I've changed my legal first name and have changed what I've commonly gone by a handful of times. My experience is that most people do not require any sort of explanation or understanding beyond "I'm going by [name] now, please don't call me [deadname]." and those who do aren't worth the effort.

 

Have you ever noticed that cis people don't have "preferred" pronouns? Yeah, neither do I.

 

@Tesset

While I cannot accept that they need to understand what you're going through before they can get your name right, it's hard to fault them for doing something they don't know not to do. It seems like "my name is [name] now" obviously implies "...so [deadname] isn't my name and you shouldn't call me that", but some people (apparently without malice) don't seem to catch the last part until it's made explicit.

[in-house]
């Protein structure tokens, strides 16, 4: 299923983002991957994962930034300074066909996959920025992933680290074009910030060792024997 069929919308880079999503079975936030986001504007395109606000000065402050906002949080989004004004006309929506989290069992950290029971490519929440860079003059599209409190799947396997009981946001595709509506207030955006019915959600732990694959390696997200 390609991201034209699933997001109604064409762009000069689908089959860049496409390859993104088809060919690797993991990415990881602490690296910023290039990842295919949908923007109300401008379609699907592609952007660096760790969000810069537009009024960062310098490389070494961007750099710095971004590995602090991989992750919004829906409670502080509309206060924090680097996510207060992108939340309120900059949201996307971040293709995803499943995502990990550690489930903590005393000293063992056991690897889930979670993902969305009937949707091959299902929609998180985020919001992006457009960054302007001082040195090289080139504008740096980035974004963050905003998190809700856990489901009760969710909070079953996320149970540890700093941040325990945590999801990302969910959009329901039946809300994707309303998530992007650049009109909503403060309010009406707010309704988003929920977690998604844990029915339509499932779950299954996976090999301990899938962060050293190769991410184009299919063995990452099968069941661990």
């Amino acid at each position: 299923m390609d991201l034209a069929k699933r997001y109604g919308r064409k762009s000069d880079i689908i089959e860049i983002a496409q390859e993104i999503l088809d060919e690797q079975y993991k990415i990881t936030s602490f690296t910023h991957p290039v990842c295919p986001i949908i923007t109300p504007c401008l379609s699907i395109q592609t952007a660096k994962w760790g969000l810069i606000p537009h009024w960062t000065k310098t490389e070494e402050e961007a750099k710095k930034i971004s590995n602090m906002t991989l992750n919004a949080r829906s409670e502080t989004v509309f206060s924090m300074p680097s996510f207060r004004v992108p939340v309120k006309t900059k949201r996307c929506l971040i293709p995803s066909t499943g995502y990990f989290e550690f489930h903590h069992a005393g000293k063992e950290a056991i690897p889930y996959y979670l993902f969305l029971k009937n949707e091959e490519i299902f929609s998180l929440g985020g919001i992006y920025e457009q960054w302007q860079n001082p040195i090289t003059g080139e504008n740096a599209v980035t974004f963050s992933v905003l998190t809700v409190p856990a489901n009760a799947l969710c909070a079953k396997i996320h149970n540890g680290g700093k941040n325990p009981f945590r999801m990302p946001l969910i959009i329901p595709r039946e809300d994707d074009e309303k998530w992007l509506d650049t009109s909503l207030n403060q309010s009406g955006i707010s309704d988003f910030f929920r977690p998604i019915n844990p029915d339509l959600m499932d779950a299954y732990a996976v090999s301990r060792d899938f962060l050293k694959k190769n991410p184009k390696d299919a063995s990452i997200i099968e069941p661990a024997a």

I started with something like "it's really hard for me to go by [deadname]; please call me [name] instead." and that was enough for most people. A few worked up to "[bleep] this. My name is [name] and I'm out of here." If they want to pull their heads out of their asses, I'll be here... but I can't keep going back for more of the same and hoping this time will be different.

 

Every interaction you have with them involves them choosing which way they'll go. You just need to work out for yourself whether the chance of them improving is worth the chance of them being shitty again; your tolerance for it is going to be different from mine.

Your options aren't (or shouldn't be) limited to subjecting yourself to whatever they feel like serving up or totally breaking things off. It's okay to say "Wow, this is really upsetting and unpleasant, and I'm going to take some time away from this situation to self-soothe."